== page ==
No amount of process re-definition could have saved Schindler the pains associated with attempting to move into India with a low-cost strategy. Fundamental assumptions about India just wanting low-cost elevators where customization wasn't a requirement took the effort of creating a subsidiary to learn from.
For the last four years I've been teaching an international business course occasionally for a local MBA Program. My students are all working professionals who come to class for discussion and debate, not sermons. Case studies are the perfect teaching tool for this audience; there is plenty of room for debate and analysis. Layer in expansion into high-growth economies, and class …show more content…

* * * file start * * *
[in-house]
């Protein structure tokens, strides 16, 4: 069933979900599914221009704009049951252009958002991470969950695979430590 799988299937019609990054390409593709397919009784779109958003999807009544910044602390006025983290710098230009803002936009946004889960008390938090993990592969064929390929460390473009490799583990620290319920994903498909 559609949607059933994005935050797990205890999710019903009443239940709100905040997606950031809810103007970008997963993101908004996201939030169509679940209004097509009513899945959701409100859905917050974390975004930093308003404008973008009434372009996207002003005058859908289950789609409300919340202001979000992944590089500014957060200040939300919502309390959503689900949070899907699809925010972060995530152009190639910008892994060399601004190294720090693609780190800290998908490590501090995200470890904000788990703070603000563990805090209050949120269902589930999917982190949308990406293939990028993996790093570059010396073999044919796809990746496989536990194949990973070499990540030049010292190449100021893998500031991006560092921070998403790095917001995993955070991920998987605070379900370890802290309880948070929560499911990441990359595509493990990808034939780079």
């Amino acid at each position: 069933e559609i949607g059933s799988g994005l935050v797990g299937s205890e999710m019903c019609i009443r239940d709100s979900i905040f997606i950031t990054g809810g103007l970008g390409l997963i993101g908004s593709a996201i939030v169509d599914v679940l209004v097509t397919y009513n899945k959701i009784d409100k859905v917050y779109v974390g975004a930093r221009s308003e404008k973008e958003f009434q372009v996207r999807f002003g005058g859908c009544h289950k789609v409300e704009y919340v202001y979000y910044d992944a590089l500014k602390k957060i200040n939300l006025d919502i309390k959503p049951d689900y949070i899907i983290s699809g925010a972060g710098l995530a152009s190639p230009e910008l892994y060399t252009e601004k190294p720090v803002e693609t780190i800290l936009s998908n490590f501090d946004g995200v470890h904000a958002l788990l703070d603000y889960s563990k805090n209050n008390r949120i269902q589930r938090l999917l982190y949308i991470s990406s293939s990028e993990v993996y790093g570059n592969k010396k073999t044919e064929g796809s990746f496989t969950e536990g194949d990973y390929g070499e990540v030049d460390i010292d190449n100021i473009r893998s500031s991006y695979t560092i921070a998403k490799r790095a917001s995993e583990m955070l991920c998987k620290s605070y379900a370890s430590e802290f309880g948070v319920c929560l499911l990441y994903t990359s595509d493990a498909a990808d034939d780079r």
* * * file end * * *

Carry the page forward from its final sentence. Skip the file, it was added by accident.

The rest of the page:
Conclusion Current scenario
3. History of Schindler Robert Schindle established the company in 1874 in Switzerland Company began manufacturing elevators in 1889 Did not have a local market base in India until 1950s by appointing a local distributor Alfred N Schindler took over the company in 1987; becoming the 4 th generation in line 1998 : Schindler increased revenue worth $ 6.6 billion around the world Company has over 38,000 employees in 97 subsidiaries
4. Characters in the Case Study Schindler Top Management Staff: Alfred N Schindler (Chairman & CEO) Luc Bonnard (Vice Chairman of the Board & Member of Executive Committee) Alfred Spoerri (Member of the Board of Directors & Executive Committee) Schindler India key Manager Profiles: Silvio Napoli (VP, Schindler South Asia) Meher Karan Singh (MD) T.A.K Mathews (VP-Field Operations) Ronnie Dante (GM- Engineering) Jujudhan Jena (CFO)
5. Name : Silvio Napoli, 33 yrs Position : Vice President, Schindler South Asia Date of Birth : August 23, 1965 Education : 1992-1994 :: MBA, Harvard University , Graduate School of Business Administration Bostan, Massachusetts